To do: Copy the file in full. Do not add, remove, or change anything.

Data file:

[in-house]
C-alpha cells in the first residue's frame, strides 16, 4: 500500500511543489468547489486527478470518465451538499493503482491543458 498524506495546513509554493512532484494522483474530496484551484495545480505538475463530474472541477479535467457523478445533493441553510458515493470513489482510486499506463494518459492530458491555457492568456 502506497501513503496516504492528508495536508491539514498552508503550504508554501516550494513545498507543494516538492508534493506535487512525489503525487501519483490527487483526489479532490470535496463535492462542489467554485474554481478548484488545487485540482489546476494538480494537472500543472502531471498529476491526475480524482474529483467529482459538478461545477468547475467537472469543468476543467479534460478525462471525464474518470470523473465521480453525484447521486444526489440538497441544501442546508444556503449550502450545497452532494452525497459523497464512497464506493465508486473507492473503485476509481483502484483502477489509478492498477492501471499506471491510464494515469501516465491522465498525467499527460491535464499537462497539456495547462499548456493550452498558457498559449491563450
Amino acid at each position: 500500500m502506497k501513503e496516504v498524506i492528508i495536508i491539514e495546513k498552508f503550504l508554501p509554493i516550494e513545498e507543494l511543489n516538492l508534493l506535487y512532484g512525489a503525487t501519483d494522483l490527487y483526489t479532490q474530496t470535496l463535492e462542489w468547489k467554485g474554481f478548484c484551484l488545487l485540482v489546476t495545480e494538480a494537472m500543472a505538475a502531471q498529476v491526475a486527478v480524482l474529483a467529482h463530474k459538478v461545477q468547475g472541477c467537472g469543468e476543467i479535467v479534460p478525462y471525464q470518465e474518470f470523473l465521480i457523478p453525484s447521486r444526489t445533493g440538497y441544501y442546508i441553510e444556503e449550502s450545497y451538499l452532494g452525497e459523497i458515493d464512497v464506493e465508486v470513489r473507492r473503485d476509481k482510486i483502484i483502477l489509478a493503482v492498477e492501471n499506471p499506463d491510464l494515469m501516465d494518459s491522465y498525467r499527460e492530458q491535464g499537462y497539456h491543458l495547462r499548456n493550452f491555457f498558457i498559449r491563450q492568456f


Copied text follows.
[in-house]
C-alpha cells in the first residue's frame, strides 16, 4: 500500500511543489468547489486527478470518465451538499493503482491543458 498524506495546513509554493512532484494522483474530496484551484495545480505538475463530474472541477479535467457523478445533493441553510458515493470513489482510486499506463494518459492530458491555457492568456 502506497501513503496516504492528508495536508491539514498552508503550504508554501516550494513545498507543494516538492508534493506535487512525489503525487501519483490527487483526489479532490470535496463535492462542489467554485474554481478548484488545487485540482489546476494538480494537472500543472502531471498529476491526475480524482474529483467529482459538478461545477468547475467537472469543468476543467479534460478525462471525464474518470470523473465521480453525484447521486444526489440538497441544501442546508444556503449550502450545497452532494452525497459523497464512497464506493465508486473507492473503485476509481483502484483502477489509478492498477492501471499506471491510464494515469501516465491522465498525467499527460491535464499537462497539456495547462499548456493550452498558457498559449491563450
Amino acid at each position: 500500500m502506497k501513503e496516504v498524506i492528508i495536508i491539514e495546513k498552508f503550504l508554501p509554493i516550494e513545498e507543494l511543489n516538492l508534493l506535487y512532484g512525489a503525487t501519483d494522483l490527487y483526489t479532490q474530496t470535496l463535492e462542489w468547489k467554485g474554481f478548484c484551484l488545487l485540482v489546476t495545480e494538480a494537472m500543472a505538475a502531471q498529476v491526475a486527478v480524482l474529483a467529482h463530474k459538478v461545477q468547475g472541477c467537472g469543468e476543467i479535467v479534460p478525462y471525464q470518465e474518470f470523473l465521480i457523478p453525484s447521486r444526489t445533493g440538497y441544501y442546508i441553510e444556503e449550502s450545497y451538499l452532494g452525497e459523497i458515493d464512497v464506493e465508486v470513489r473507492r473503485d476509481k482510486i483502484i483502477l489509478a493503482v492498477e492501471n499506471p499506463d491510464l494515469m501516465d494518459s491522465y498525467r499527460e492530458q491535464g499537462y497539456h491543458l495547462r499548456n493550452f491555457f498558457i498559449r491563450q492568456f